The ACLU writes, “since his appointment to the bench, [Kacsmaryk] has issued a series of radical decisions on everything from immigrants’ rights to trans justice to birth control,” saying it was “an ‘open question’ whether politicians could make it a crime to use contraception.”

The constitutional right to birth control was established 65 years ago by the U.S. Supreme Court’s ruling in Griswold v. Connecticut.

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U.S. Federal Courts

U.S. military’s ban on enlistment by HIV-positive people faces legal challenge

This summer, the Department of Defense removed restrictions on deployment and stopped discharges of service-members who are HIV positive, provided they are asymptomatic and have a “clinically confirmed undetectable viral load.”



(Photo by MoiraM/Bigstock)

Lambda Legal and a coalition of law firms and attorneys filed a lawsuit Thursday in a federal Virginia district court challenging the U.S. military’s prohibition of HIV-positive Americans from enlisting in the U.S. Armed Forces.

The legal challenge was filed on behalf of three individual plaintiffs and the Minority Veterans of America (MVA) in the U.S. District Court for the Eastern District of Virginia.

The action comes on the heels of the Department of Defense’s updates this summer to its policies concerning HIV-positive service members.

On June 7, the agency announced it would not restrict the deployability or ability to commission, nor discharge or separate any service members based solely on their HIV-positive status, provided they are asymptomatic and have a “clinically confirmed undetectable viral load.”

“For years, the military has found it difficult to meet the recruitment and end-strength goals for an all-volunteer force,” Lambda Legal co-counsel Peter Perkowski, who is also the legal and policy director of MVA, said in a press release announcing the lawsuit.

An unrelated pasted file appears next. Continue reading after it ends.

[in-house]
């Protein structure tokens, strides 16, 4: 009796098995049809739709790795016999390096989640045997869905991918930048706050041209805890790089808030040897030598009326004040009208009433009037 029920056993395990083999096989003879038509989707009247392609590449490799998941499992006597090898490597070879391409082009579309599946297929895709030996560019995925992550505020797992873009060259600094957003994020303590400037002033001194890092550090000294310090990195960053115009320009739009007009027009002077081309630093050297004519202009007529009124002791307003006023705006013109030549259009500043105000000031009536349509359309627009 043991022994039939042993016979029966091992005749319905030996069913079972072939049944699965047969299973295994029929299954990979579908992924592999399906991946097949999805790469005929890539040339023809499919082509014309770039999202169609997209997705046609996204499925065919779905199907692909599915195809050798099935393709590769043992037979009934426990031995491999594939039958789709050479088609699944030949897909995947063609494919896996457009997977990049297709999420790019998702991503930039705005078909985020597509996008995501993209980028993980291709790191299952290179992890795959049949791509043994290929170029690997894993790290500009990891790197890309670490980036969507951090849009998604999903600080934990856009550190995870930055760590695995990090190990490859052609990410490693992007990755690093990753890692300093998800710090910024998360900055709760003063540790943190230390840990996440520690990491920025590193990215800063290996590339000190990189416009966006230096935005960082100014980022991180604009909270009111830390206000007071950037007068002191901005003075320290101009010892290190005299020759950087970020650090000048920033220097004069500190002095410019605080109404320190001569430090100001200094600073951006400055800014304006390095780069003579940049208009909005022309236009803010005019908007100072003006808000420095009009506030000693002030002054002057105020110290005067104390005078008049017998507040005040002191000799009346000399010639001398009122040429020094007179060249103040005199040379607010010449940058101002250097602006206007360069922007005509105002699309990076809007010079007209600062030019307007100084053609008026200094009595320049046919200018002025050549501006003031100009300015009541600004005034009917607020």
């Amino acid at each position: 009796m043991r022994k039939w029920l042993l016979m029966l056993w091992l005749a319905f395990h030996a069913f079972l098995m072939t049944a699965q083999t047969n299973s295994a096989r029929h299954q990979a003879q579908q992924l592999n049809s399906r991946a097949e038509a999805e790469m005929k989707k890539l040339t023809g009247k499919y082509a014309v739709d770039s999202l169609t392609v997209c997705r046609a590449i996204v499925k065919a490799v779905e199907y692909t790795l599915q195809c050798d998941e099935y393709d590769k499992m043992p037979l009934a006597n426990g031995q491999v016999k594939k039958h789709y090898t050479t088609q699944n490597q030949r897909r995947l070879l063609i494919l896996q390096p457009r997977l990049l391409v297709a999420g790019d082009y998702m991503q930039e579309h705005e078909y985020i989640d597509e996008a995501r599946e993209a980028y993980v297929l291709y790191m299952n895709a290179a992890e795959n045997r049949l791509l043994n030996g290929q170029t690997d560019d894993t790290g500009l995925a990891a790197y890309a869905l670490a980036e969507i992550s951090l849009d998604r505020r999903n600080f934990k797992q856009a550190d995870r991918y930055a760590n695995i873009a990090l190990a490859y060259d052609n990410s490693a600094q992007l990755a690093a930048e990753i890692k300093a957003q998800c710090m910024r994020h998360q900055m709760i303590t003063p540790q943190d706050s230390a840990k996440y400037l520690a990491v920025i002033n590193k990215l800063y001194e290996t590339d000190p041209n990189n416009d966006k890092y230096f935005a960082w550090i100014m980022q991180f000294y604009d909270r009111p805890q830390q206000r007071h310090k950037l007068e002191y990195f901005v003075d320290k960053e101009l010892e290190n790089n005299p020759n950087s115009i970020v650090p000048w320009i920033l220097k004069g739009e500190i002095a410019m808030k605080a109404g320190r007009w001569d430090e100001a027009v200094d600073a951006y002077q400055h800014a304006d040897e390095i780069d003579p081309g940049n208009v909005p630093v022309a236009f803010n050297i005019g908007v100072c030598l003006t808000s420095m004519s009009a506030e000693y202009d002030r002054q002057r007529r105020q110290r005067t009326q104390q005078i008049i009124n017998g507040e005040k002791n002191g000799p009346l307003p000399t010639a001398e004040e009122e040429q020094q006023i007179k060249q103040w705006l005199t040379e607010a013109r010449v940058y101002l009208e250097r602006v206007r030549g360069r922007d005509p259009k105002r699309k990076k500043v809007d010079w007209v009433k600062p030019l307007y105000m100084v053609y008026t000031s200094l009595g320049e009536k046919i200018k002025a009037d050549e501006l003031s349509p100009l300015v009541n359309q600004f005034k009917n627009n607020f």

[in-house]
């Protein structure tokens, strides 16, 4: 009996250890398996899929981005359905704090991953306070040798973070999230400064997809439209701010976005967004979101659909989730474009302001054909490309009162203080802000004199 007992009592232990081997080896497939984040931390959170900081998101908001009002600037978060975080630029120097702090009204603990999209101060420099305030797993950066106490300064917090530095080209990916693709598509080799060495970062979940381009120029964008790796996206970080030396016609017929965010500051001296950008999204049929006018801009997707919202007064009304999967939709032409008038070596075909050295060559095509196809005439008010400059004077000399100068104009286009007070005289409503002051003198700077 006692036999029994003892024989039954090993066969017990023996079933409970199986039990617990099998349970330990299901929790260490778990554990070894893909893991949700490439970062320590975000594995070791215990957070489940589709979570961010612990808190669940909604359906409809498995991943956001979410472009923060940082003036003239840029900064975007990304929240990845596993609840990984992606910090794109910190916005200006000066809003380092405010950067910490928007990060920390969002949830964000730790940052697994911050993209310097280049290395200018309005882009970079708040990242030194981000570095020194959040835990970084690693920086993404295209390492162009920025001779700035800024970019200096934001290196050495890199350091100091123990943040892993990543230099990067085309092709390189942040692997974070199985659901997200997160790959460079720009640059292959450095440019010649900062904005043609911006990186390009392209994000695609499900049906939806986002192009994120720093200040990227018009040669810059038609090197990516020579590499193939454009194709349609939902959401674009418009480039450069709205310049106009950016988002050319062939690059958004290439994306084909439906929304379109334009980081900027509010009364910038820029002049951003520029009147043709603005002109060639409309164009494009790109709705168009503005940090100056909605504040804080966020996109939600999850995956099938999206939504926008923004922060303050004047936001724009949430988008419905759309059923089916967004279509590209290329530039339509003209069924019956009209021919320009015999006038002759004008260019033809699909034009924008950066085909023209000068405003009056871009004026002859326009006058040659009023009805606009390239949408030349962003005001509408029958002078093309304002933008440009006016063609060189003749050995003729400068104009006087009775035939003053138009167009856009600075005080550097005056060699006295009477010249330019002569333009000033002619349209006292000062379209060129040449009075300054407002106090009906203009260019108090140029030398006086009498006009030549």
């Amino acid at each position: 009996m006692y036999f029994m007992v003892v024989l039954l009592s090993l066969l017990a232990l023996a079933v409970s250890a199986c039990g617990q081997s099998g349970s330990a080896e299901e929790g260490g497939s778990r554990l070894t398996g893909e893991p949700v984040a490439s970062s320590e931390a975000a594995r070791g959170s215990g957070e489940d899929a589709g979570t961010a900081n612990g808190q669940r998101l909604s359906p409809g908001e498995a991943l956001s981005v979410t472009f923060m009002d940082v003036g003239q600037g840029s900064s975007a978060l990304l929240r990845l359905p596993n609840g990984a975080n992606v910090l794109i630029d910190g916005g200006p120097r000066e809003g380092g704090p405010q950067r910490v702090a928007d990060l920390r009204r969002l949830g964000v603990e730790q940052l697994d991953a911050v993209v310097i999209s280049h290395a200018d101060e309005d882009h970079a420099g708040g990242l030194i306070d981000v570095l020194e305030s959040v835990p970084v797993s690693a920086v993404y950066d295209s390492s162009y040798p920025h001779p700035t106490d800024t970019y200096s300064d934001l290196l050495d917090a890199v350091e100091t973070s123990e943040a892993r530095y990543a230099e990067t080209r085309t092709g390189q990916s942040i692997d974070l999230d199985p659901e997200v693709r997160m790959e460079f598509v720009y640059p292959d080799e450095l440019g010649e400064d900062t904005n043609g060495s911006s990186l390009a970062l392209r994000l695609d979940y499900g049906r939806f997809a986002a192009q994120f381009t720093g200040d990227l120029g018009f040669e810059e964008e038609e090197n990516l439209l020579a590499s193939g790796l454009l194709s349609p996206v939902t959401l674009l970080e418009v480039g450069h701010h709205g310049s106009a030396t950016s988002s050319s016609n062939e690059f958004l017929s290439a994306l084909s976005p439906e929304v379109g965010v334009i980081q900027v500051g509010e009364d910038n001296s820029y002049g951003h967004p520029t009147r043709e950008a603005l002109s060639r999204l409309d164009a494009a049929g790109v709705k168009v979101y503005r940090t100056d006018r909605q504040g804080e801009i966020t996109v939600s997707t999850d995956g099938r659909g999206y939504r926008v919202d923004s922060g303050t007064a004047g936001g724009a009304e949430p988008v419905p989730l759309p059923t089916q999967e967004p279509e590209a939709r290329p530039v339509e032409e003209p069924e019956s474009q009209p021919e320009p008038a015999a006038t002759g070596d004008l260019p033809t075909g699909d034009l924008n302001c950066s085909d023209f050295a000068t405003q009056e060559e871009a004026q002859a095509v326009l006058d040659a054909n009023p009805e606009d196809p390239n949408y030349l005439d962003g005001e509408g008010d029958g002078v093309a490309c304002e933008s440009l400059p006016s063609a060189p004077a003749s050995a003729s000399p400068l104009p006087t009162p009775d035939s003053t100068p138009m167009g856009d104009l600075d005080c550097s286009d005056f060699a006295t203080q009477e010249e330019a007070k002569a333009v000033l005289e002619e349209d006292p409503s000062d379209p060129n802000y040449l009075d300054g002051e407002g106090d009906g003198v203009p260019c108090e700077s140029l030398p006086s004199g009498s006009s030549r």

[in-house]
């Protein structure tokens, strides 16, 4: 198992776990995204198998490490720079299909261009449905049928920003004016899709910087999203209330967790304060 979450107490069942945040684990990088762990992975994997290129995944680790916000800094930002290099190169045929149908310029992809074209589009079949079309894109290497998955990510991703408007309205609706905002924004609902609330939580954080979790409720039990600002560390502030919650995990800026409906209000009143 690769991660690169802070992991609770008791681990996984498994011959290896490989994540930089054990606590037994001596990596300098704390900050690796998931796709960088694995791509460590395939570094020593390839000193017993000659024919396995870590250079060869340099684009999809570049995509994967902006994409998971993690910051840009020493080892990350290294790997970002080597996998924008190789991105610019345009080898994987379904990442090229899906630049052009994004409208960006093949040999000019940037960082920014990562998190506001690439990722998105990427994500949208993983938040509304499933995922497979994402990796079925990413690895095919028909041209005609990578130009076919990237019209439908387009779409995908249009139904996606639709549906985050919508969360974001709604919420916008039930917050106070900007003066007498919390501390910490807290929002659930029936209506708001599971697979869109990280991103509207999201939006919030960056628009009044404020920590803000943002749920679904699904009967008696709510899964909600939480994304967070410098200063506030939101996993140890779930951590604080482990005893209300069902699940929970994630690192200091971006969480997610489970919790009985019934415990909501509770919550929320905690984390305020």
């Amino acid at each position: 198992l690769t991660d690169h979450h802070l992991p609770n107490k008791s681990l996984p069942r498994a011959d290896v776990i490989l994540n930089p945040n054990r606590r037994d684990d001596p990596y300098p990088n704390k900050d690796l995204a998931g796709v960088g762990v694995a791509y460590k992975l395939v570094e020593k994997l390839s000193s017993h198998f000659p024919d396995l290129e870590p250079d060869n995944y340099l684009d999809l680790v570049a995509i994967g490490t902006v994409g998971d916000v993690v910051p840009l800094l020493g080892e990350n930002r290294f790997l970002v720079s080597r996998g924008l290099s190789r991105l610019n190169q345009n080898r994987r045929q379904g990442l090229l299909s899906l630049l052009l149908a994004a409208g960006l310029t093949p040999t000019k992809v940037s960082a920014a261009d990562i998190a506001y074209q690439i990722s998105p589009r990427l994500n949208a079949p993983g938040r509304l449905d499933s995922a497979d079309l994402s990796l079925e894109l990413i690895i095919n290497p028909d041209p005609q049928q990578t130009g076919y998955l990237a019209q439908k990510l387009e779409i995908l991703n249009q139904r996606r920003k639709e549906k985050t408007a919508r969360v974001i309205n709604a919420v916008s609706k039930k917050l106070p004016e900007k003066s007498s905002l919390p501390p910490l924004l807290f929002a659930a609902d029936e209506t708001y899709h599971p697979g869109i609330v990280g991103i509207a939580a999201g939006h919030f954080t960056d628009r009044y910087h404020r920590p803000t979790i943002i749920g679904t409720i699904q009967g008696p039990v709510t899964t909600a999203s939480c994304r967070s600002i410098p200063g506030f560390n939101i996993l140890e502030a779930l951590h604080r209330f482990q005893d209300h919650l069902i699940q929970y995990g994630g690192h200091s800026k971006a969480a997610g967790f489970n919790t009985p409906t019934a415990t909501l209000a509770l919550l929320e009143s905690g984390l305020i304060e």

“Given this reality, it is non-sensical for the nation’s largest employer to turn away healthy, fit, and fully capable recruits just because they have HIV,” Perkowski said.

“A positive HIV status alone has no effect on a person’s ability to safely serve,” Kara Ingelhart, senior attorney at Lambda Legal, said in the press release. “Because HIV disproportionately impacts LGBTQ+ people and people of color, this discriminatory policy is not only outdated, but is also a serious equity issue that has a significant impact on communities who already face countless systemic barriers to accessing full life in America.”

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U.S. Federal Courts

White House vows to appeal ruling striking down student debt

Ruling comes from conservative Texas court and the administration’s appeal will be heard by the country’s most conservative appellate court



U.S. District Court for the Northern District of Texas in the Earle Cabell Federal Building in Dallas. (Public domain photo by U.S. Courts/GSA)

White House Press Secretary Karine Jean-Pierre released a statement Thursday night vowing to appeal the decision by a conservative federal district court in Texas that struck down the Biden-Harris administration’s student debt relief program.

President Joe Biden and his administration “are determined to help working and middle-class Americans get back on their feet, while our opponents – backed by extreme Republican special interests – sued to block millions of Americans from getting much-needed relief,” Jean-Pierre said in the statement.

Judge Mark T. Pittman, who was appointed by former president Donald Trump to serve on the U.S. District Court for the Northern District of Texas, ruled that the administration’s program was a usurpation of power that belonged in the hands of Congress.

Sixteen million Americans have already been approved for student debt relief. The Department of Education will hold onto their information, along with that which has been submitted by 10 million other borrowers, pending a decision from the 5th Circuit Court of Appeals.

The appellate court is the country’s most conservative, and therefore is expected to be sympathetic to arguments that the administration’s program is an overreach of its legal authority.

The administration contends that Congress vested it with the authority to provide relief to student borrowers through the HEROES Act, which expands the Executive Branch’s powers during times of national emergency, such as the COVID-19 pandemic.

The Supreme Court has refused to hear challenges to Biden’s relief plan, and six conservative states have sued separately to stop implementation of the administration’s program. So, the ultimate outcome will probably remain unclear for the foreseeable future.